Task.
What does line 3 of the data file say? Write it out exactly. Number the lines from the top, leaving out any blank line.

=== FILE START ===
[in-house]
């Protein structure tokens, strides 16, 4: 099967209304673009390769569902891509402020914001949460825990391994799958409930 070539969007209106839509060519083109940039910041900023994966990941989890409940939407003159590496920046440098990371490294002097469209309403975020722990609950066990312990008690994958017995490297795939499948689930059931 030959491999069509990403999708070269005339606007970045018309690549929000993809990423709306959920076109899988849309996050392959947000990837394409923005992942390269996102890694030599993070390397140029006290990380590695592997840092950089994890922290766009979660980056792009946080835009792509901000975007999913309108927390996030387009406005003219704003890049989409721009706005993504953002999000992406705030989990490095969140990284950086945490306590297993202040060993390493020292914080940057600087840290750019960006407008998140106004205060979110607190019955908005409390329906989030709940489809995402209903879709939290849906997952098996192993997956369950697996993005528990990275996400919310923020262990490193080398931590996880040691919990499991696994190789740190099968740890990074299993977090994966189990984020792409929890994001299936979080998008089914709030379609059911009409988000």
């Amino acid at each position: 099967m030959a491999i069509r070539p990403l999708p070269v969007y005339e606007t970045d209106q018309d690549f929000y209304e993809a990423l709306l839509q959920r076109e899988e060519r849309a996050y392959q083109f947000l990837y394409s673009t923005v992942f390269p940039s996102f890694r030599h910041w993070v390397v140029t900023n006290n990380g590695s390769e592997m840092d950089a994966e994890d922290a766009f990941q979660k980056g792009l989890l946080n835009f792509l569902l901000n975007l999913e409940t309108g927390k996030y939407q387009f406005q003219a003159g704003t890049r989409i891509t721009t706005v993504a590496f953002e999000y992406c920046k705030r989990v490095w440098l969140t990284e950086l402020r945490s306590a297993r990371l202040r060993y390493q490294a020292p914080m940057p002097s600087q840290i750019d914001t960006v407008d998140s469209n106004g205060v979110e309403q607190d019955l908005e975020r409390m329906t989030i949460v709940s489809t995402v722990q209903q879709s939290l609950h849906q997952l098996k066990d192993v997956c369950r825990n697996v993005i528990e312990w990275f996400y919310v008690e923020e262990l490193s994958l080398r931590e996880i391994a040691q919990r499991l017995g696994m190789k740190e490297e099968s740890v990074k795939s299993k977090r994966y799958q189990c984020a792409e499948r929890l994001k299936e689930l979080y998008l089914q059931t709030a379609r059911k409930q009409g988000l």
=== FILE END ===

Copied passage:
């Amino acid at each position: 099967m030959a491999i069509r070539p990403l999708p070269v969007y005339e606007t970045d209106q018309d690549f929000y209304e993809a990423l709306l839509q959920r076109e899988e060519r849309a996050y392959q083109f947000l990837y394409s673009t923005v992942f390269p940039s996102f890694r030599h910041w993070v390397v140029t900023n006290n990380g590695s390769e592997m840092d950089a994966e994890d922290a766009f990941q979660k980056g792009l989890l946080n835009f792509l569902l901000n975007l999913e409940t309108g927390k996030y939407q387009f406005q003219a003159g704003t890049r989409i891509t721009t706005v993504a590496f953002e999000y992406c920046k705030r989990v490095w440098l969140t990284e950086l402020r945490s306590a297993r990371l202040r060993y390493q490294a020292p914080m940057p002097s600087q840290i750019d914001t960006v407008d998140s469209n106004g205060v979110e309403q607190d019955l908005e975020r409390m329906t989030i949460v709940s489809t995402v722990q209903q879709s939290l609950h849906q997952l098996k066990d192993v997956c369950r825990n697996v993005i528990e312990w990275f996400y919310v008690e923020e262990l490193s994958l080398r931590e996880i391994a040691q919990r499991l017995g696994m190789k740190e490297e099968s740890v990074k795939s299993k977090r994966y799958q189990c984020a792409e499948r929890l994001k299936e689930l979080y998008l089914q059931t709030a379609r059911k409930q009409g988000l």